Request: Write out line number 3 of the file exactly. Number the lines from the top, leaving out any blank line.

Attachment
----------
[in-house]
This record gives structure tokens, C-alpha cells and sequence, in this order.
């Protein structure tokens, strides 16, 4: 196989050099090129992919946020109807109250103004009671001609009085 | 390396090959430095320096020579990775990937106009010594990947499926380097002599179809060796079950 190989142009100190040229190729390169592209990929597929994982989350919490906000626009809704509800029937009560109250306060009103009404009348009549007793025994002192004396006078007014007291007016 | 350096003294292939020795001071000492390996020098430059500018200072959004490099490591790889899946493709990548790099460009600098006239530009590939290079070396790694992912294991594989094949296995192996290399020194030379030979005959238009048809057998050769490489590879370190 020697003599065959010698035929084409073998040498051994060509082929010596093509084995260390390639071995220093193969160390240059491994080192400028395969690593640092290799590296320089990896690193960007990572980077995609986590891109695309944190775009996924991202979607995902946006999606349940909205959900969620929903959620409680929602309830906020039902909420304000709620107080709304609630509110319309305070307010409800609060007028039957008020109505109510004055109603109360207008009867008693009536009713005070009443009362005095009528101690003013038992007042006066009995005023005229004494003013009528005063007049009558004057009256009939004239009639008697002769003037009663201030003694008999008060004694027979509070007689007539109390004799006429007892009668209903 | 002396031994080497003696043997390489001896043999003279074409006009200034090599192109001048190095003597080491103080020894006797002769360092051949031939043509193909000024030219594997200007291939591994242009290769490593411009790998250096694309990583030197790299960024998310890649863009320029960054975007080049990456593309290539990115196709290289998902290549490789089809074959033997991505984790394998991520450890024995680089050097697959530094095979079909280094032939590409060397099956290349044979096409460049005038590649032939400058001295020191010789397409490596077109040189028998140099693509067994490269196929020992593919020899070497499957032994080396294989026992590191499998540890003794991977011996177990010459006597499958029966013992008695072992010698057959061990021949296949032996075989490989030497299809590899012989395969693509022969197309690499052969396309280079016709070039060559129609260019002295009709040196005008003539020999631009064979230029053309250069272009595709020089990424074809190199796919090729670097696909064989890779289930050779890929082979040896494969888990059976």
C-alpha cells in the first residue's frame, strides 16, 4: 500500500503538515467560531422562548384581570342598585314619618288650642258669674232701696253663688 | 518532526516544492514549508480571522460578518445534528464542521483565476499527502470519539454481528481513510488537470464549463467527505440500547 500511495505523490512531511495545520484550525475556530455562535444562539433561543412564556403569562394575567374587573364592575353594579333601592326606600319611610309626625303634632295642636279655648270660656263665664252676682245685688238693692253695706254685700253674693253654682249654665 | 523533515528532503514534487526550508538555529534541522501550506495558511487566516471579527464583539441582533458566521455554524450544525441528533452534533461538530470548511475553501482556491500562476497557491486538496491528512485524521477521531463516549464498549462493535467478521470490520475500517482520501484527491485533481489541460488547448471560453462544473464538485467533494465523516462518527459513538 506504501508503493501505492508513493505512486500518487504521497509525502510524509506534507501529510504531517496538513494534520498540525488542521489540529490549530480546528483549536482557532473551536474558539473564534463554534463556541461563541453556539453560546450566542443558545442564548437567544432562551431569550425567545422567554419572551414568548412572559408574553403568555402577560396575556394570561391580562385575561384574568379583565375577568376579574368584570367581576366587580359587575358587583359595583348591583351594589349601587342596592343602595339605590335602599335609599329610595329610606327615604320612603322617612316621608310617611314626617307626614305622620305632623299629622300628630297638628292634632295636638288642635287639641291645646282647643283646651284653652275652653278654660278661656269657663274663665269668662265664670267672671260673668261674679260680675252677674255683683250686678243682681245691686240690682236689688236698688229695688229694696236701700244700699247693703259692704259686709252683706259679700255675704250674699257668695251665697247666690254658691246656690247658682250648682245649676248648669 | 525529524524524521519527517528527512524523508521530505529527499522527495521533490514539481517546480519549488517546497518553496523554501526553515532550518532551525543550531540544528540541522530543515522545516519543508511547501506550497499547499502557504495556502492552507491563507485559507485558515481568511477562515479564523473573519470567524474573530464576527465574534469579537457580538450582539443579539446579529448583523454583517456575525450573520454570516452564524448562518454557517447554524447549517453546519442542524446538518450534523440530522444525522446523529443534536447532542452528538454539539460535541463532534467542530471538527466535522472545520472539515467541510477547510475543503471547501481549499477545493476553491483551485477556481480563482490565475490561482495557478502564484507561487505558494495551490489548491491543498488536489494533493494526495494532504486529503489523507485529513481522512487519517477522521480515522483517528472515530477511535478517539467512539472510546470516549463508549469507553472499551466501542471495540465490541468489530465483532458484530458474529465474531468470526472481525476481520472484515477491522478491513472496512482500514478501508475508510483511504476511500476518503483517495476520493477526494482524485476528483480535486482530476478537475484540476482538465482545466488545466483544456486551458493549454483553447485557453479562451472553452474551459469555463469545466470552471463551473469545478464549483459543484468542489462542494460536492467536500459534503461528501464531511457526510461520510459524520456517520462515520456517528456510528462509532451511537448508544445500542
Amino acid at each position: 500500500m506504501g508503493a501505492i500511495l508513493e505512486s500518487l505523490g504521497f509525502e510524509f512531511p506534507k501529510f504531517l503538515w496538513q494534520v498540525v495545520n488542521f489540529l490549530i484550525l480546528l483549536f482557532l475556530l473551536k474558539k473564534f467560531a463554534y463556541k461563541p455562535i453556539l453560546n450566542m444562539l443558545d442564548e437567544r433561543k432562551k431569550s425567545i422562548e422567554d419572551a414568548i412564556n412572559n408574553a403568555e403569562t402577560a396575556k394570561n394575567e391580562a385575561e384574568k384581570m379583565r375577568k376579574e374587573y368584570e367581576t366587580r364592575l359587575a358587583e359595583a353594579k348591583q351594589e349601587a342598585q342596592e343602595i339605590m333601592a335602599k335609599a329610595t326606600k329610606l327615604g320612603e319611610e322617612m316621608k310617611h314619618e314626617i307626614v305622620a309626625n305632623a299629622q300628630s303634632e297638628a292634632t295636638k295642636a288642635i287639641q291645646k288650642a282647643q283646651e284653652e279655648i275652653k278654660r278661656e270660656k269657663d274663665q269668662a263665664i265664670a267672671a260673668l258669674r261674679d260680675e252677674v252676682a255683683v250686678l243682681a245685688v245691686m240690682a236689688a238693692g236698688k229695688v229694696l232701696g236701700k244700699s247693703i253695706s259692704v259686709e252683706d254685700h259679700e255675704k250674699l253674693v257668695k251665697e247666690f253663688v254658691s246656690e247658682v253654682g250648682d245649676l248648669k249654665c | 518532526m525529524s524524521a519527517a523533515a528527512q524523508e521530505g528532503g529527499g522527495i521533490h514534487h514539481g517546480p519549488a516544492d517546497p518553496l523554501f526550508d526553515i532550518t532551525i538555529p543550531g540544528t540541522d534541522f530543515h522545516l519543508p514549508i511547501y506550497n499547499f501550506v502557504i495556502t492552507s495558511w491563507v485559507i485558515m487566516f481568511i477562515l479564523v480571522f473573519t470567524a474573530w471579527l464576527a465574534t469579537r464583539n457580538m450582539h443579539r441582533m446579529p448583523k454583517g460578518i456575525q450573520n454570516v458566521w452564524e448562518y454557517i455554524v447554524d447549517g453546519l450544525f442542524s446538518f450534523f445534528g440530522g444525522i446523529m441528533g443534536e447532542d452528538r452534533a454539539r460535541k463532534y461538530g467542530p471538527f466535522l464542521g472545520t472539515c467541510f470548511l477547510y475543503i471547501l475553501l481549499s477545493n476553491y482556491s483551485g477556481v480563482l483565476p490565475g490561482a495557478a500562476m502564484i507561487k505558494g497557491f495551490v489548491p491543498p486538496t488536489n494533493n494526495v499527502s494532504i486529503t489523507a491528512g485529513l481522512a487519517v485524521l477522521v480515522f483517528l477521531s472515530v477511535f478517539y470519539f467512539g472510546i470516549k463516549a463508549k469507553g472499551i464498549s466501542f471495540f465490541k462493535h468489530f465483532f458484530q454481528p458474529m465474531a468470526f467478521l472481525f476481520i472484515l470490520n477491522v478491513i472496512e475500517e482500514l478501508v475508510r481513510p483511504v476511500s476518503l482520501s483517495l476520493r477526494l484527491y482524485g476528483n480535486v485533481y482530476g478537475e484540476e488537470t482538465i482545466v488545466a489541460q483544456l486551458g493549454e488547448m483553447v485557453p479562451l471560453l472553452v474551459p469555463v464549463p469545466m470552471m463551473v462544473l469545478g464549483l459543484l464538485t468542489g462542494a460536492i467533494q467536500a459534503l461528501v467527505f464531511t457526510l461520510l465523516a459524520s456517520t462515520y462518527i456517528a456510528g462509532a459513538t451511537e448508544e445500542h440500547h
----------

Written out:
């Protein structure tokens, strides 16, 4: 196989050099090129992919946020109807109250103004009671001609009085 | 390396090959430095320096020579990775990937106009010594990947499926380097002599179809060796079950 190989142009100190040229190729390169592209990929597929994982989350919490906000626009809704509800029937009560109250306060009103009404009348009549007793025994002192004396006078007014007291007016 | 350096003294292939020795001071000492390996020098430059500018200072959004490099490591790889899946493709990548790099460009600098006239530009590939290079070396790694992912294991594989094949296995192996290399020194030379030979005959238009048809057998050769490489590879370190 020697003599065959010698035929084409073998040498051994060509082929010596093509084995260390390639071995220093193969160390240059491994080192400028395969690593640092290799590296320089990896690193960007990572980077995609986590891109695309944190775009996924991202979607995902946006999606349940909205959900969620929903959620409680929602309830906020039902909420304000709620107080709304609630509110319309305070307010409800609060007028039957008020109505109510004055109603109360207008009867008693009536009713005070009443009362005095009528101690003013038992007042006066009995005023005229004494003013009528005063007049009558004057009256009939004239009639008697002769003037009663201030003694008999008060004694027979509070007689007539109390004799006429007892009668209903 | 002396031994080497003696043997390489001896043999003279074409006009200034090599192109001048190095003597080491103080020894006797002769360092051949031939043509193909000024030219594997200007291939591994242009290769490593411009790998250096694309990583030197790299960024998310890649863009320029960054975007080049990456593309290539990115196709290289998902290549490789089809074959033997991505984790394998991520450890024995680089050097697959530094095979079909280094032939590409060397099956290349044979096409460049005038590649032939400058001295020191010789397409490596077109040189028998140099693509067994490269196929020992593919020899070497499957032994080396294989026992590191499998540890003794991977011996177990010459006597499958029966013992008695072992010698057959061990021949296949032996075989490989030497299809590899012989395969693509022969197309690499052969396309280079016709070039060559129609260019002295009709040196005008003539020999631009064979230029053309250069272009595709020089990424074809190199796919090729670097696909064989890779289930050779890929082979040896494969888990059976």